The Klamath hydroelectric dams provide clean inexpensive energy to thousands of local residents who will be forced to pay much higher premiums if the dams are removed because California has strict new laws for use of renewable energy. The town of Happy Camp sits on the banks of the Klamath River and could be wiped out with seasonal flooding without the dams. Once Coho salmon are introduced into the upper Klamath, farmers and ranchers will be faced with water use restrictions and invasive government regulation of private land. The economic impact will be devastating, property values will depreciate and the agriculture community, often operating on slim profit margins, will be subjected to the fate of the once vibrant logging industry which fell victim to the spotted owl crusades.

Last year, Dr. Houser raised these concerns and was subsequently fired by the DOI. “I put my concerns forward and immediately thereafter I was pushed out of the organization,” he stated. The agency sent a clear message to the rest of their employees and scientists – Salazar’s dam busting agenda cannot be subject to any internal scientific scrutiny. Goebbels would be proud. Truth must be repressed when it contradicts the objective.  

Dr. Houser did the right thing. He did his job. His integrity as a scientist was more important than a paycheck. But he remains concerned about his colleagues in DOI, “There are a lot of good scientists that work for the government but they are scared, they are scared that what happened to me might happen to them. This is an issue (about) the honesty and transparency of government and an issue for other scientists in government who want to speak out.” A few weeks ago Dr. Houser settled a wrongful discharge case with the DOI. Terms of his settlement are not public.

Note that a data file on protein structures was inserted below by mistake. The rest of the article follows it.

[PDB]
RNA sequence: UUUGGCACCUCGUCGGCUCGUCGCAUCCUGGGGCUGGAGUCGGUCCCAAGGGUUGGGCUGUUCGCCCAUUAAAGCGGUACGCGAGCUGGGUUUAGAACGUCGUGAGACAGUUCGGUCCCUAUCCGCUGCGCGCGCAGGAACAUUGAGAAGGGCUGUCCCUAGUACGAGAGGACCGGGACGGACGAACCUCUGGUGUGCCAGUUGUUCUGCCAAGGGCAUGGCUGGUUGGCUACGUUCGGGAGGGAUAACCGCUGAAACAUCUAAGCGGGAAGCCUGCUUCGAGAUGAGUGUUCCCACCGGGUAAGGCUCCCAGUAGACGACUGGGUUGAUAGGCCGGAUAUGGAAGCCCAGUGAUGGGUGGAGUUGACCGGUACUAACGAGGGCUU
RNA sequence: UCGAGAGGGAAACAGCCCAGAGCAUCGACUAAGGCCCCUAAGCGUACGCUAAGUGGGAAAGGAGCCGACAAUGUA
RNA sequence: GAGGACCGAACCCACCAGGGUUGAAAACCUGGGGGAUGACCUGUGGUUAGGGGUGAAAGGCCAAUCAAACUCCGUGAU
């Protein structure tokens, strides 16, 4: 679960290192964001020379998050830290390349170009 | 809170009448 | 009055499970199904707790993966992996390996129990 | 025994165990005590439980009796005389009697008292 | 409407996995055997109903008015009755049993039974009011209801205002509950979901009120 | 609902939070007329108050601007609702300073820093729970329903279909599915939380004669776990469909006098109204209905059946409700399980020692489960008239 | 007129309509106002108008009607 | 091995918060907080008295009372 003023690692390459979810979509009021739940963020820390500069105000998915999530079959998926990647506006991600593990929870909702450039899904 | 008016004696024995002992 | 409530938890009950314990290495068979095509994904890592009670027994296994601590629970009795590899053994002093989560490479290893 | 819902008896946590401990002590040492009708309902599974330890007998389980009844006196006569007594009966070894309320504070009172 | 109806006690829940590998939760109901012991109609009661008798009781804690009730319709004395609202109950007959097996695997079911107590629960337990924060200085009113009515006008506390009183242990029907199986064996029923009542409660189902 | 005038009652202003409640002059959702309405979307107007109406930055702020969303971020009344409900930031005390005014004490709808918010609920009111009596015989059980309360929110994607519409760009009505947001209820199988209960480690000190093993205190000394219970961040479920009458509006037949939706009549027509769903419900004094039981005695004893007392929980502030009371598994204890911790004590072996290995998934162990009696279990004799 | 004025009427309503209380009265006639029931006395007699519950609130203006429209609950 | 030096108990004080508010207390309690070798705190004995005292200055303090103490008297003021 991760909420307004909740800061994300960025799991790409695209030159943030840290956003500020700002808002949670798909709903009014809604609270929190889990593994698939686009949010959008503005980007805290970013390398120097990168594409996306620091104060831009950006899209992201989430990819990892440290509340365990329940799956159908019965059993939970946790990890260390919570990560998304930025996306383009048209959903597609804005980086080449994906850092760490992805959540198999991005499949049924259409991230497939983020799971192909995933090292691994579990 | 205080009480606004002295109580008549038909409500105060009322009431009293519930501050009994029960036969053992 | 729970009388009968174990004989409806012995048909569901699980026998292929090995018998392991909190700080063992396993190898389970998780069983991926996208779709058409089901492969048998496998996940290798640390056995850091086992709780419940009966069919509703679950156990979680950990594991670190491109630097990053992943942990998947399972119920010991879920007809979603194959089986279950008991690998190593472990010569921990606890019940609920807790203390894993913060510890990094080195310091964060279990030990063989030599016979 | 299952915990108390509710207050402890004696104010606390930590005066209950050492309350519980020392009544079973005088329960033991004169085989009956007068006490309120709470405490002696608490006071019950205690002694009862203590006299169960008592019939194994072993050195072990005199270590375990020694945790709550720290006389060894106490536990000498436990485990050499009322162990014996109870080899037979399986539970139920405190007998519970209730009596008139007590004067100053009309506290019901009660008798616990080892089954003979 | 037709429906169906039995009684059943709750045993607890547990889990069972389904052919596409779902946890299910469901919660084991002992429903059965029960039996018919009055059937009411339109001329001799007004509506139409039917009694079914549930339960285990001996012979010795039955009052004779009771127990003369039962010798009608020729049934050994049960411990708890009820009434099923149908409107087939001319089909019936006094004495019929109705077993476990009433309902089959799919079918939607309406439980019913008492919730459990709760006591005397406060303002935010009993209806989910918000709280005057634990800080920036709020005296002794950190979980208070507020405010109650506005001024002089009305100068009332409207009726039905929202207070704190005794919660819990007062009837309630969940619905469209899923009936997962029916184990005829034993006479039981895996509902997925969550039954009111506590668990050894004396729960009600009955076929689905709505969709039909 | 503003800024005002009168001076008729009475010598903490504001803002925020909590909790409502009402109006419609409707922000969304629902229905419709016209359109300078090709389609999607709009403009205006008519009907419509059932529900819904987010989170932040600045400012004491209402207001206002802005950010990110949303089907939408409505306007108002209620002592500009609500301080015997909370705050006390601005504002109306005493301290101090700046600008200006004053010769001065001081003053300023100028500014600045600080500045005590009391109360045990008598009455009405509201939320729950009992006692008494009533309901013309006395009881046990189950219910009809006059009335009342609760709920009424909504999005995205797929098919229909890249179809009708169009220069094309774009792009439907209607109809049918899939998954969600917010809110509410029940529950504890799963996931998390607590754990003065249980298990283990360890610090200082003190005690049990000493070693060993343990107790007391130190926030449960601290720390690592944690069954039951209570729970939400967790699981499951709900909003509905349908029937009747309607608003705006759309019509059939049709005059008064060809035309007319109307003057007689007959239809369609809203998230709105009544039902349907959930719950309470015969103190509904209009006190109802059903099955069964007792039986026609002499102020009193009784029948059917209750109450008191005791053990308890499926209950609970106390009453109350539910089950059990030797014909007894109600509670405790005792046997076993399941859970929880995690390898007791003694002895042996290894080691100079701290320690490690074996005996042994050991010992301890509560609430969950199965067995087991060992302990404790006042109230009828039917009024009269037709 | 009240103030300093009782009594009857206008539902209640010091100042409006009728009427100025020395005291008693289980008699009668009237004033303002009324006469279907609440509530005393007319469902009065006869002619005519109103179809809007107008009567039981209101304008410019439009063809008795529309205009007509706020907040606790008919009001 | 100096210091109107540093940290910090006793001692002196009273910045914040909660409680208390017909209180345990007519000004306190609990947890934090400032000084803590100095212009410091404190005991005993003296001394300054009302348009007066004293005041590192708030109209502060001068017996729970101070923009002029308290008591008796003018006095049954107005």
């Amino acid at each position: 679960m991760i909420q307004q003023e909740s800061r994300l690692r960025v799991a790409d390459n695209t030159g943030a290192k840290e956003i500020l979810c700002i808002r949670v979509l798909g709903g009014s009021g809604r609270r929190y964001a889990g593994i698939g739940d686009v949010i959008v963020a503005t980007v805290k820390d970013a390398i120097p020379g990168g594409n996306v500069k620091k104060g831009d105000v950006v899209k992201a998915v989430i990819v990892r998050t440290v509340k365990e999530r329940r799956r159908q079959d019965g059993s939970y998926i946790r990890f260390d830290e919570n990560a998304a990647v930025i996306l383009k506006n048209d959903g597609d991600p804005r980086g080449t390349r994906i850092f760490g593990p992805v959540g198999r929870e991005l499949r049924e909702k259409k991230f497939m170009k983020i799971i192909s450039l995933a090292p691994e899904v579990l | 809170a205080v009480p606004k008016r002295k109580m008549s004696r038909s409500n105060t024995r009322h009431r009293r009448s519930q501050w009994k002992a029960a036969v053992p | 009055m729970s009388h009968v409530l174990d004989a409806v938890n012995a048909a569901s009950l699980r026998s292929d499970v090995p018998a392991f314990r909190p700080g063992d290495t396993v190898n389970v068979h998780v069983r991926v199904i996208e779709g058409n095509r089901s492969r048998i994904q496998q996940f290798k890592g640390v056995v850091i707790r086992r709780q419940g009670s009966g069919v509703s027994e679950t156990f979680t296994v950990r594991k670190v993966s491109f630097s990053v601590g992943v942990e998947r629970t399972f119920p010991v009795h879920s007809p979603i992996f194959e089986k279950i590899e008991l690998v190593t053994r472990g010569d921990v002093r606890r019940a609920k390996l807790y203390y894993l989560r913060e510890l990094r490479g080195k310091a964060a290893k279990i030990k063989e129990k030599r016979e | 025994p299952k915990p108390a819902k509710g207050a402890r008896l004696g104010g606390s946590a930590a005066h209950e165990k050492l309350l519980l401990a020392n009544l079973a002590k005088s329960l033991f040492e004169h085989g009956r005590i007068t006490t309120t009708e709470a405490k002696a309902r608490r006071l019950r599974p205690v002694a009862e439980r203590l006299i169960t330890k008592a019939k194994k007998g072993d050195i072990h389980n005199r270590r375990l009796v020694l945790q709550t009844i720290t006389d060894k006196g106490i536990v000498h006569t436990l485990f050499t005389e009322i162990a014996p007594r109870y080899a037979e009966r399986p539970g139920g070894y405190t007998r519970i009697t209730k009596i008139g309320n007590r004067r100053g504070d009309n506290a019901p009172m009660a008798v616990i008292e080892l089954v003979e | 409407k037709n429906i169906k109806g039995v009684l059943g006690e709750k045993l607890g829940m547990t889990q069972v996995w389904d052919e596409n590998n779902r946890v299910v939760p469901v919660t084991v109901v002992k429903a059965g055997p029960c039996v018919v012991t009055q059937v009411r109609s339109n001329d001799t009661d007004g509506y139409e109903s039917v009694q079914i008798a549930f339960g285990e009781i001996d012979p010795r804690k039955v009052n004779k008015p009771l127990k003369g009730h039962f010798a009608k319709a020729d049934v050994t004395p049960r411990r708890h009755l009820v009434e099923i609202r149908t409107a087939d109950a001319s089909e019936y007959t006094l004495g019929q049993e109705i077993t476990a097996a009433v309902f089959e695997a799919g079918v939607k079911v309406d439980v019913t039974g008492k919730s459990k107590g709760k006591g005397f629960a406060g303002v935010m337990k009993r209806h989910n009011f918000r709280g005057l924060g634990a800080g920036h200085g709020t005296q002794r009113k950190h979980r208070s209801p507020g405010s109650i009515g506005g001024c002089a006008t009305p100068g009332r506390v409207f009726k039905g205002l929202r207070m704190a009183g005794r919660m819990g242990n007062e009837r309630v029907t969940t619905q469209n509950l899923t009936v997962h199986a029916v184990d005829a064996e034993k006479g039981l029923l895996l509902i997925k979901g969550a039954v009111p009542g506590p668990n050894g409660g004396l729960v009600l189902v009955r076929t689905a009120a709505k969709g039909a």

Now, seven more DOI scientists working on the Klamath Project have filed a complaint with PEER (Public Employees for Environmental Responsibility) claiming they have been reassigned or terminated for disagreement with the integrity of the science used to support dam removal. They have charged DOI’s Bureau of Reclamation’s management with “coercive manipulation, sublimating science to political priorities, censorship, and scientific misconduct.”

What are those political priorities?

To control people? Why? In order to save the earth? Or are they using the cause of “saving the earth” in order to control people? Do any of them know? And why are we letting them do it?

*

This is from the local newspaper of a city in California (whose City Council is also an enthusiastic implementer of Agenda 21*):

The city’s renewable-energy program continues to be the gold standard of the green movement, with a participation rate of about 21 percent – the highest in the nation.

If that means 21% of the city’s population, this is what just 21% is imposing on the rest:

This year, [the city’s] battle against global warming will hit one of its most significant milestones yet when the city adopts a plan for making its entire electricity operation “carbon neutral”. The term … means that the city’s electricity portfolio would have net zero emissions of greenhouse gases by purchasing from clean power sources and buying offsets for standard “brown” electricity. In November the City Council  approved an official definition of “carbon neutral” …

Words will mean what they want them to mean …

… and in December, the Utilities Advisory Commission signed off on a staff plan to reach the rare and prestigious plateau this year.

They’re high on their success, quite unable to see how lunatic it is.

[The city will] join an elite cadre of cities leading the fight against climate change through emission-free electricity.

They will still be using mostly “brown” electricity – about 70% according to their own pie-chart – but because of the “offsets” they can pretend that they are using “emission-free electricity” only.

Of course, like all idealisms, this pretense has its price tag. All those offsets must cost a packet! The consumers will be paying more for their power.

But only a teenie-tiny eenie-weenie bittie-bit, they plead:

If things go as planned, the Utilities Department estimates that the city’s leap to carbon neutrality will cost the average ratepayer between $2.60 and $4.2o more per year.

Sure. You can trust them on that, can’t you?

One councillor dared to dissent:

“I’m concerned that the reason why it’s so cheap is because the benefit is so small,” [he] said.

We hope he has a gun for self-protection, that insurgent.

* Putting Agenda 21 in our search slot will take readers to full descriptions of this spreading blight.